According to Eviction Lab's data from 2012–2016, Oklahoma has averaged roughly 37,000 eviction filings each year, or an average of 3,122 each month. That means eviction filings are at about half of where they've been historically.

Some of this reduced rate can be explained by the Oklahoma Supreme Court's requirement that landlords verify their property isn't subject to the CARES Act's moratorium when filing an eviction. That the CARES Act moratorium covers only about 28 percent of rental properties nationally suggests it alone is not solely responsible for the 50 percent drop in Oklahoma's filings.

This all has implications for what should be done about the pending expiration of the federal eviction moratorium.

It's possible that letting it sunset will not produce the wave of evictions many housing advocates and researchers fear. Keeping it in place for another year, and expanding it to all rental properties—as Harris and other Democrats are proposing—would however almost certainly set the stage for a huge surge in evictions whenever it is lifted.

In an op-ed for Barron's, National Low-Income Housing Coalition (NLIHC) President Diane Yentel proposed pairing an eviction moratorium with rental assistance, which would prevent tenants from accumulating unpayable back rent, and thus hopefully prevent a major spike in evictions down the road. The NMHC and other landlord associations have endorsed the idea of rent assistance as well.

Gilman agrees, saying that "the eviction crisis is a cash crisis. Tenants can't pay their rent. Landlords don't have rental income, which makes it harder for them to pay their mortgage. Cash is the solution." He notes that evicting people during a pandemic also raises public health concerns, given that many of the people who lose their homes might end up rooming with family, friends, or staying in crowded homeless shelters.

Some free market scholars have accepted this logic, suggesting that the unique circumstances of the COVID-19 pandemic necessitate either cash transfers or rental assistance targeted at the very low-income tenants.

The trouble with these proposals from a more radical libertarian perspective is that they, like any government transfer program, depend on coercive taxation. They also shift the burden of paying the rent from tenants onto taxpayers and could also reduce landlords' incentive to lower rents, offer forbearance, or even forgive some of the rent debt tenants have accumulated.

In a June policy brief, Furth recommends a number of more modest policy proposals. He suggests state and local housing authorities, as well as landlord associations, encourage renegotiation of lease terms by publishing model agreements with clauses for rent forgiveness and repayment plans.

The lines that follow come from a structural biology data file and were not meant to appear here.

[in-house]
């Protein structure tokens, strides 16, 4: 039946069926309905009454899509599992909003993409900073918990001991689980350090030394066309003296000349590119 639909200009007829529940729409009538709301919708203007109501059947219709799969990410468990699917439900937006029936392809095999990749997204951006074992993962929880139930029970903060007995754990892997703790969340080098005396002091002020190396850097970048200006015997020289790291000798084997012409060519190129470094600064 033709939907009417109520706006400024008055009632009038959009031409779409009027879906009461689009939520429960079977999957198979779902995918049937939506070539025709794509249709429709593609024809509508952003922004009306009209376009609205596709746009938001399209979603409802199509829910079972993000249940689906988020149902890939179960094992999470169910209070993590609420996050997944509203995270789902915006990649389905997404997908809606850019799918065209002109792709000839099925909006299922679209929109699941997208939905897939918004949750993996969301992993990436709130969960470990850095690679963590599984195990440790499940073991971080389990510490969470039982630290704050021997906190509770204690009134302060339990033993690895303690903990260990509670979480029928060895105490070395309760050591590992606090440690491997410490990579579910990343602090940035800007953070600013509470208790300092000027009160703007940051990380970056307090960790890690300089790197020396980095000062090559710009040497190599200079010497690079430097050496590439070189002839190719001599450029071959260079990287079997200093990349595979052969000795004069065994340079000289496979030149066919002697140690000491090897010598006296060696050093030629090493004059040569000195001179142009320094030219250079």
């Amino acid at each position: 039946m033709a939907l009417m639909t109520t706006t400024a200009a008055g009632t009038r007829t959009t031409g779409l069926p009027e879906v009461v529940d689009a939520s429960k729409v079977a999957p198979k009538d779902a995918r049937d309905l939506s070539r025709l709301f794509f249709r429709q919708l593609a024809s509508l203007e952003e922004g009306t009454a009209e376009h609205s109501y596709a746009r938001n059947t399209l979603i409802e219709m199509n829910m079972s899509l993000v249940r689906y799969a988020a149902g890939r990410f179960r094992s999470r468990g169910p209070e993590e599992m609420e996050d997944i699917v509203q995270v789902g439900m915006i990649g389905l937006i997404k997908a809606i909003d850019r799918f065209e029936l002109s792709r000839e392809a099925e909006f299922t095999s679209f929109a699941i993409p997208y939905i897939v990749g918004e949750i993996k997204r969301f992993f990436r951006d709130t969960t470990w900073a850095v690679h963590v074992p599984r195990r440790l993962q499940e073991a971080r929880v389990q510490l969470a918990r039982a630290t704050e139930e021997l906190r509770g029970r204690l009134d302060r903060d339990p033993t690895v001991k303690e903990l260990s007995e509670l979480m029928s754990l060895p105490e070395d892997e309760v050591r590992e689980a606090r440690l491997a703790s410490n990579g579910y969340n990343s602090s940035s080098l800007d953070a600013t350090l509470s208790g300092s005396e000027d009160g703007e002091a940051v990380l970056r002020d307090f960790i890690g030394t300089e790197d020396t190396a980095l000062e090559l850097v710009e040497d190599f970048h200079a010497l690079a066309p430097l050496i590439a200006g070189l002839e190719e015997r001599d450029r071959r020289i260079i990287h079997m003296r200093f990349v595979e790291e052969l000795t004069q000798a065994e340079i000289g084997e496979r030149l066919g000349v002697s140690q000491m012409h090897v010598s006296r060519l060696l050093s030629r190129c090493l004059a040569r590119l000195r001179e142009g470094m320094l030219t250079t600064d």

Preventing a surge in evictions could be done through prioritizing evictions for tenants who are violent, creating nuisances, or causing property damage, he recommends. Should a surge in evictions occur, he says, the number of evictions allowed per landlord could be capped temporarily.

Landlords could also be compensated for rent forbearance they offer with tradable development rights that could then be sold to developers looking to build bigger buildings than what current zoning codes allow.

Even in the best of economic times, a huge amount of people are evicted in America each year. "The last year for which we had publicly available data, which is 2016, we witnessed 3.7 million eviction filings, so about seven per minute," notes Durana.

Whether this problem will be worsened by COVID-19 remains to be seen. Proposals for endless eviction moratoriums carry their own risks.

NEXT: Rand Paul on Republican Plans for Another Coronavirus Stimulus Bill: 'They Simply Don't Care About the Debt'

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  2. So are they writing all the landlords checks or something?

    1. Haha, good one.

      They invented the authority to insert themselves into contracts between private parties, and they do not see why they should have to compensate anyone for it. Because Fuck You That’s Why.

      1. The Constitution isn’t a suicide pact!